photography

Lately I’ve been attracted to less eccentric work that taps into a mood more then an expression. I always create visual work to go with my writings, I feel these are capturing several settings that I’ve introduced in the book so far.

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my new classroom

You are my classroom now. I’m teaching myself physics…its research for the book I’m writing. Yes, I’m writing a book. Sci-fi actually. I’m planning on giving it to William Gibson, in which case he’ll help me turn it into a best seller, in which case I’ll live happily ever after.  The problem that I am having however is this…physicists give the worst examples… I mean if you can’t offer a decent metaphor just explain it in words. I guess that’s what Shatner, Gibson…and oh perhaps one day myself (pfft) are all for. Anyways, I’m learning about entropy.  Despite the horrific examples it’s quite interesting. Entropy explains that order becomes disordered when put into an isolated system.  Hmmm… now listen to this by Eric Lerner ” Since the second law says that entropy necessarily increases with time, and thus the past and future differ, the second law, too, is contradicted. In relativity theory, for example, time is simply the fourth dimension – there is no more difference between past and future than between left and right. There is no flow of time: all the equations would look the same if time were reversed.”
A question…how is anything ever really truly isolated? Or is it simply based on a scale structure? Which is interesting when you think about population, and the types of cultural tendencies that are built around dense and sparsely populated societies.
Now some visual tools; You are my classroom now. I’m teaching myself physics…its research for the book I’m writing. Yes, I’m writing a book. Sci-fi actually. I’m planning on giving it to William Gibson, in which case he’ll help me turn it into a best seller, in which case I’ll live happily ever after.  The problem that I am having however is this…physicists give the worst examples… I mean if you can’t offer a decent metaphor just explain it in words. I guess that’s what Shatner, Gibson…and oh perhaps one day myself (pfft) are all for. Anyways, I’m learning about entropy.  Despite the horrific examples it’s quite interesting. Entropy explains that order becomes disordered when put into an isolated system.  Hmmm… now listen to this by Eric Lerner ” Since the second law says that entropy necessarily increases with time, and thus the past and future differ, the second law, too, is contradicted. In relativity theory, for example, time is simply the fourth dimension – there is no more difference between past and future than between left and right. There is no flow of time: all the equations would look the same if time were reversed.”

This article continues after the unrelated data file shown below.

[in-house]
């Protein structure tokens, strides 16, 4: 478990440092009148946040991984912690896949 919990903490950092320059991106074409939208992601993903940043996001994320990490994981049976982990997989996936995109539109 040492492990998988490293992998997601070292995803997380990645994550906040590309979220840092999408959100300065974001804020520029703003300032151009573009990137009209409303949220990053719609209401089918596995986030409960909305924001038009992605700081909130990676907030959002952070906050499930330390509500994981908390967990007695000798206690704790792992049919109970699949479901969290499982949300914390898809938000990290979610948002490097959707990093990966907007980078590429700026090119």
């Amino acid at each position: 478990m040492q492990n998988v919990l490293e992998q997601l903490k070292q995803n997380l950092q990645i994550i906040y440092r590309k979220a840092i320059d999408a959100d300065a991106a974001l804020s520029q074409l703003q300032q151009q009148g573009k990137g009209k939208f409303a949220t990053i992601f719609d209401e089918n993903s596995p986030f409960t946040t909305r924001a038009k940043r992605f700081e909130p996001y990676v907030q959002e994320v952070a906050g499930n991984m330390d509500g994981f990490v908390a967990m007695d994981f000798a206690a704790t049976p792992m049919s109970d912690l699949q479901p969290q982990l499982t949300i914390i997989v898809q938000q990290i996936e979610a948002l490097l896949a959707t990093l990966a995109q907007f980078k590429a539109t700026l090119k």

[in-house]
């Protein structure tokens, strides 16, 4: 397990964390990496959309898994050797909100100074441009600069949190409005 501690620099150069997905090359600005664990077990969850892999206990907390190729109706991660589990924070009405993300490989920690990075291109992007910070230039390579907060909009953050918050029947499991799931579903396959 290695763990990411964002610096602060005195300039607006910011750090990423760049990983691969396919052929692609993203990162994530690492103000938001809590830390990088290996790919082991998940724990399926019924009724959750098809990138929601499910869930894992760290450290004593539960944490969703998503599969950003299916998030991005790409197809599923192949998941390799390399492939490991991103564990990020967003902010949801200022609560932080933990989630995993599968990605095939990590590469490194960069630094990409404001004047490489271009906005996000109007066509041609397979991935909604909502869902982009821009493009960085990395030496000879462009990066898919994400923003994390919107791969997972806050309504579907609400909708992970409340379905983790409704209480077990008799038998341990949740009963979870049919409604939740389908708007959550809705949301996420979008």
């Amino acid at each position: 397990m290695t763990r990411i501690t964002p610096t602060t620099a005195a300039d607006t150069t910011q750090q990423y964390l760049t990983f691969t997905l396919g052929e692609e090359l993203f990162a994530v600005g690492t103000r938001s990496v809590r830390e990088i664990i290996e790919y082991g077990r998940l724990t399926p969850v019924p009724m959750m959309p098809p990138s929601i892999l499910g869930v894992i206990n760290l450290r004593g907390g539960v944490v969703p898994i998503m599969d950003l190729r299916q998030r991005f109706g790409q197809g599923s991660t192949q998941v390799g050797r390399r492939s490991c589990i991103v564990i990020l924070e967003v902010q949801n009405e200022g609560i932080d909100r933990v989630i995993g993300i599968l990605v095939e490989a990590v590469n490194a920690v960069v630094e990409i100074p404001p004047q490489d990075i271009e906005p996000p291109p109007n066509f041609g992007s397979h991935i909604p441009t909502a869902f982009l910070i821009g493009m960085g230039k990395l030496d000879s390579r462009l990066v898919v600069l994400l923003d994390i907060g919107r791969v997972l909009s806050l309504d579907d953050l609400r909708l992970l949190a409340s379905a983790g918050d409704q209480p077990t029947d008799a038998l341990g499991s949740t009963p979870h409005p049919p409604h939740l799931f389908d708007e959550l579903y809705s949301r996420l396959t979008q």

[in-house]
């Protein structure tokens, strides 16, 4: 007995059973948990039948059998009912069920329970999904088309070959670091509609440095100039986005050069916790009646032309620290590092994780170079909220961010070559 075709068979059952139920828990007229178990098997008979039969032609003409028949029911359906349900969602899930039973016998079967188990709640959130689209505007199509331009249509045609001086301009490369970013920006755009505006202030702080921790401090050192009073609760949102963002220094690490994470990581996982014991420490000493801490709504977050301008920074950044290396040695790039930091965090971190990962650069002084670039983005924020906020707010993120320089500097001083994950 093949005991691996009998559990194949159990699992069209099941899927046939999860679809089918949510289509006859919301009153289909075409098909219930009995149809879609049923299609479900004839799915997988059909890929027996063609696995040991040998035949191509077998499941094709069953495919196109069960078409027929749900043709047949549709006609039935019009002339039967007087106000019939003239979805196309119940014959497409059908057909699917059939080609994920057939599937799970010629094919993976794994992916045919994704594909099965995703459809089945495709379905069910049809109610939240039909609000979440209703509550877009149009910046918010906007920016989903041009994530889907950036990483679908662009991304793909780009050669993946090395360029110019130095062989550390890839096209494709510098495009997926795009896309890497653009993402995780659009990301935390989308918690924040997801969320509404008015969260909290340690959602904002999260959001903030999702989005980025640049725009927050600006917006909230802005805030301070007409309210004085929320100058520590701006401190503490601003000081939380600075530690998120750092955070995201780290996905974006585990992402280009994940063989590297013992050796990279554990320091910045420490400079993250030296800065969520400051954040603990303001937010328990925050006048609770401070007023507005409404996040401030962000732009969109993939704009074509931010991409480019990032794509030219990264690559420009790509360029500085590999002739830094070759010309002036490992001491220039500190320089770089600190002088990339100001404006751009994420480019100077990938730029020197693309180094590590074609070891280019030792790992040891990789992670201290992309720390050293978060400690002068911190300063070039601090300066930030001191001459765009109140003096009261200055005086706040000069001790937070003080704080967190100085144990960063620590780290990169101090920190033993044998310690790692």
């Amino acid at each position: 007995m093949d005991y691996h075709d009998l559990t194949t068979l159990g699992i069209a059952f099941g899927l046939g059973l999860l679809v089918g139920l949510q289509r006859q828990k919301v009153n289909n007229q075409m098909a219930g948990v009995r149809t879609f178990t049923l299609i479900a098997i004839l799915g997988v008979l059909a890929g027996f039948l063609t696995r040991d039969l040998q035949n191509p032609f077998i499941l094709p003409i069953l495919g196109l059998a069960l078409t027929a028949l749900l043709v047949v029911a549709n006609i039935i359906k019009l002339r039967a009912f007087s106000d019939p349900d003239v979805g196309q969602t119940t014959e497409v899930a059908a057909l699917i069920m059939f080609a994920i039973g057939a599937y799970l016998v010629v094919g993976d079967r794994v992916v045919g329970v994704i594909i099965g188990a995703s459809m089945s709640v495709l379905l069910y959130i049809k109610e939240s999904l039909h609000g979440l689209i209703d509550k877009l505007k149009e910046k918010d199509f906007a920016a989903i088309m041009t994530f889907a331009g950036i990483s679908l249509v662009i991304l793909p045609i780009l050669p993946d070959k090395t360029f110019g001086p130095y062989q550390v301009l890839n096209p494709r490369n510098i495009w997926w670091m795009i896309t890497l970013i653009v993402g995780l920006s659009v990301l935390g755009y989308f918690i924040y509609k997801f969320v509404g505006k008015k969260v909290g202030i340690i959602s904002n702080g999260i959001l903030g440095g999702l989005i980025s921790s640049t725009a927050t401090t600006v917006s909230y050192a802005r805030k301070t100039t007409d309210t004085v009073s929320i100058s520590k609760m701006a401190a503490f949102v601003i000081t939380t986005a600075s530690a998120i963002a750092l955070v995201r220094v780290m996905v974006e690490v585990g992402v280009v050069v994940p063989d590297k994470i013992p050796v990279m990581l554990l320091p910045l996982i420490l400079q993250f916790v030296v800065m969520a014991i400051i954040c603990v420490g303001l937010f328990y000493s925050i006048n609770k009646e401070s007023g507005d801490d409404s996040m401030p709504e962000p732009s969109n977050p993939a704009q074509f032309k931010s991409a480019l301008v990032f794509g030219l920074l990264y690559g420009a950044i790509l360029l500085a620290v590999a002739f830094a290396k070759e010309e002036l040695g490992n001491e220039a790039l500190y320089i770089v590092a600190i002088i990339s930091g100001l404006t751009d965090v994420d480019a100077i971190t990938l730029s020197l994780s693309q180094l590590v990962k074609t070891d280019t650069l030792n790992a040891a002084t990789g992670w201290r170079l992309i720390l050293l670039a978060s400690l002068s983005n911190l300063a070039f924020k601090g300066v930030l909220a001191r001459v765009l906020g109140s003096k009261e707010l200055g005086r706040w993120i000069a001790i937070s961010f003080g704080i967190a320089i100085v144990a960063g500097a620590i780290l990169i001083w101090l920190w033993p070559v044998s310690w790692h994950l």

A question…how is anything ever really truly isolated? Or is it simply based on a scale structure? Which is interesting when you think about population, and the types of cultural tendencies that are built around dense and sparsely populated societies.
Now some visual tools; http://www.julioleparc.org
Check out the displacement video.

perhaps a little Jean Arp as well? dada. (for you s)

The Library (which all others call the universe)

I just read “the library of babel” last night ( http://jubal.westnet.com/hyperdiscordia/library_of_babel.html ) and this morning saw these beautiful images. I remember when I was a child I saw “Beauty and the Beast”, after seeing the scene where the Beast reveals his library to her…I’ve always wanted to see a library like this…do you think things would be different if libraries were still made like this?

from curious expectations.org

“Their name is execrated, but those who deplore the “treasures” destroyed by this frenzy neglect two notable facts. One: the Library is so enormous that any reduction of human origin is infinitesimal. The other: every copy is unique, irreplaceable, but (since the Library is total) there are always several hundred thousand imperfect facsimiles: works which differ only in a letter or a comma. Counter to general opinion, I venture to suppose that the consequences of the Purifiers’ depredations have been exaggerated by the horror these fanatics produced. They were urged on by the delirium of trying to reach the books in the Crimson Hexagon: books whose format is smaller than usual, all-powerful, illustrated and magical.” –  Jorge Luis Borges, The  Library of Babel